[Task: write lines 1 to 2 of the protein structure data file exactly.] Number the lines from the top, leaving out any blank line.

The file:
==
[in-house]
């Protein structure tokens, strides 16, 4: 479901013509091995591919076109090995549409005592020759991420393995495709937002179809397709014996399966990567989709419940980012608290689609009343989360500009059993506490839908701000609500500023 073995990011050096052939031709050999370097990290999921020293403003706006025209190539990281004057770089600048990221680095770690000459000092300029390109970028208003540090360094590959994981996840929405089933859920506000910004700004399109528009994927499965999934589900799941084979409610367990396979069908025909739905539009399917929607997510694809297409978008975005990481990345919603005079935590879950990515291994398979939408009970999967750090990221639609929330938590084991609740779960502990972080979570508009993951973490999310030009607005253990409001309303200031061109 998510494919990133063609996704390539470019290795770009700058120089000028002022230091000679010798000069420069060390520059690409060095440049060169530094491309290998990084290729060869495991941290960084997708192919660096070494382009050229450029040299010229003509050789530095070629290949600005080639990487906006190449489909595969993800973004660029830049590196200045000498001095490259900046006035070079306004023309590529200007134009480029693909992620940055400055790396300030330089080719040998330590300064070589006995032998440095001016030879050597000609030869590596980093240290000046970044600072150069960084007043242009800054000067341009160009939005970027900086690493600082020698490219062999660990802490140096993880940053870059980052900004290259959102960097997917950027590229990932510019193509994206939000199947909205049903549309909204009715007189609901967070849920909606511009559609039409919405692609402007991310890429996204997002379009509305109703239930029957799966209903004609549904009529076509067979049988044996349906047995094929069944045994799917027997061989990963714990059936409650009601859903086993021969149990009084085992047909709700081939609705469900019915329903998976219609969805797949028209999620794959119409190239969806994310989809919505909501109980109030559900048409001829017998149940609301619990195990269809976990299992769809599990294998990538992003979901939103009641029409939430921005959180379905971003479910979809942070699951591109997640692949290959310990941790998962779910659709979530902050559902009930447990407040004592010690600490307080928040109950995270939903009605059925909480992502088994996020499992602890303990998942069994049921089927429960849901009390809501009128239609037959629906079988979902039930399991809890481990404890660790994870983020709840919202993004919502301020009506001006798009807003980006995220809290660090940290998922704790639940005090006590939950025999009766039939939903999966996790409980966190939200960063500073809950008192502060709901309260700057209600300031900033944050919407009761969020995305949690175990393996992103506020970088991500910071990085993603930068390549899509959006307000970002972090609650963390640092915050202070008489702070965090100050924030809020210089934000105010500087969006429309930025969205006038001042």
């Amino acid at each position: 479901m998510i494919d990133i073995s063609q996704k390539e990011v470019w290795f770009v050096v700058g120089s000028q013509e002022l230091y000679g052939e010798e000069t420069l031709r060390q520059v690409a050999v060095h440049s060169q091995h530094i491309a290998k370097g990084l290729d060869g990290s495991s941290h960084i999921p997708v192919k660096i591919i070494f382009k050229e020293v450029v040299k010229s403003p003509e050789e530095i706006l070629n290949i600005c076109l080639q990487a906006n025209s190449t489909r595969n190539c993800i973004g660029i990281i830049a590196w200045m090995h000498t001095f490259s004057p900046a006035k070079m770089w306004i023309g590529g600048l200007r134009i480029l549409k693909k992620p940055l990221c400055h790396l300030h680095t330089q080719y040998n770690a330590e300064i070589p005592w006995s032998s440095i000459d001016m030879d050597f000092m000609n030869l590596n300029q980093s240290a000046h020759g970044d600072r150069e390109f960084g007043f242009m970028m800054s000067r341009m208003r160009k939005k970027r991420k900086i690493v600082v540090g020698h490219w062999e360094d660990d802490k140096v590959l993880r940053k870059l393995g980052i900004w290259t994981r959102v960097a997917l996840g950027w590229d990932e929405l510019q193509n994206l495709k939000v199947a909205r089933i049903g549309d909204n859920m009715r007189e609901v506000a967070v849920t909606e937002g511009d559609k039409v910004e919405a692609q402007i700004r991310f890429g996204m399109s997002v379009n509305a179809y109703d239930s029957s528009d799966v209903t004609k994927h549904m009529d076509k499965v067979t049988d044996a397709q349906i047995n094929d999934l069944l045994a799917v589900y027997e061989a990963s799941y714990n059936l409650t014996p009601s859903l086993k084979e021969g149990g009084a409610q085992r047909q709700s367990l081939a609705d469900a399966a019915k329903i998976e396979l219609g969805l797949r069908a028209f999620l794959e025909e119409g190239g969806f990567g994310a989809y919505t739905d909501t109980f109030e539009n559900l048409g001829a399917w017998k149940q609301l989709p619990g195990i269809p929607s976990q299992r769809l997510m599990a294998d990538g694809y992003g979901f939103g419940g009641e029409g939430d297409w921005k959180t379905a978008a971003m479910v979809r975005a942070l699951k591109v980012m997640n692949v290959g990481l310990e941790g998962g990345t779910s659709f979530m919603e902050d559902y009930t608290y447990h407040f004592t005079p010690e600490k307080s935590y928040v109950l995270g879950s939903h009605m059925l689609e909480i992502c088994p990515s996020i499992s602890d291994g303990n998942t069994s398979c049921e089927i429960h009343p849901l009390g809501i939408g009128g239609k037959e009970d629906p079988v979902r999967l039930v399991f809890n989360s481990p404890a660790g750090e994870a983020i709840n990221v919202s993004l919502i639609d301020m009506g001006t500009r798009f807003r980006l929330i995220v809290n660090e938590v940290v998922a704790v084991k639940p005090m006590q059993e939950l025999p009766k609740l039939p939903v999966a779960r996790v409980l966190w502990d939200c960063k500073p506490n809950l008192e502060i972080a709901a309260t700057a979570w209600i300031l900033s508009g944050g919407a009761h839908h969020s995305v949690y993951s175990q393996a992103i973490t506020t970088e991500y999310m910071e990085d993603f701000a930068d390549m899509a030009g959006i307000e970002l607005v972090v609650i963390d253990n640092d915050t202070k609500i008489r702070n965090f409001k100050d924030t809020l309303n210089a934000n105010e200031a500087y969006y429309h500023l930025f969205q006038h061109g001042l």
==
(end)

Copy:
[in-house]
């Protein structure tokens, strides 16, 4: 479901013509091995591919076109090995549409005592020759991420393995495709937002179809397709014996399966990567989709419940980012608290689609009343989360500009059993506490839908701000609500500023 073995990011050096052939031709050999370097990290999921020293403003706006025209190539990281004057770089600048990221680095770690000459000092300029390109970028208003540090360094590959994981996840929405089933859920506000910004700004399109528009994927499965999934589900799941084979409610367990396979069908025909739905539009399917929607997510694809297409978008975005990481990345919603005079935590879950990515291994398979939408009970999967750090990221639609929330938590084991609740779960502990972080979570508009993951973490999310030009607005253990409001309303200031061109 998510494919990133063609996704390539470019290795770009700058120089000028002022230091000679010798000069420069060390520059690409060095440049060169530094491309290998990084290729060869495991941290960084997708192919660096070494382009050229450029040299010229003509050789530095070629290949600005080639990487906006190449489909595969993800973004660029830049590196200045000498001095490259900046006035070079306004023309590529200007134009480029693909992620940055400055790396300030330089080719040998330590300064070589006995032998440095001016030879050597000609030869590596980093240290000046970044600072150069960084007043242009800054000067341009160009939005970027900086690493600082020698490219062999660990802490140096993880940053870059980052900004290259959102960097997917950027590229990932510019193509994206939000199947909205049903549309909204009715007189609901967070849920909606511009559609039409919405692609402007991310890429996204997002379009509305109703239930029957799966209903004609549904009529076509067979049988044996349906047995094929069944045994799917027997061989990963714990059936409650009601859903086993021969149990009084085992047909709700081939609705469900019915329903998976219609969805797949028209999620794959119409190239969806994310989809919505909501109980109030559900048409001829017998149940609301619990195990269809976990299992769809599990294998990538992003979901939103009641029409939430921005959180379905971003479910979809942070699951591109997640692949290959310990941790998962779910659709979530902050559902009930447990407040004592010690600490307080928040109950995270939903009605059925909480992502088994996020499992602890303990998942069994049921089927429960849901009390809501009128239609037959629906079988979902039930399991809890481990404890660790994870983020709840919202993004919502301020009506001006798009807003980006995220809290660090940290998922704790639940005090006590939950025999009766039939939903999966996790409980966190939200960063500073809950008192502060709901309260700057209600300031900033944050919407009761969020995305949690175990393996992103506020970088991500910071990085993603930068390549899509959006307000970002972090609650963390640092915050202070008489702070965090100050924030809020210089934000105010500087969006429309930025969205006038001042």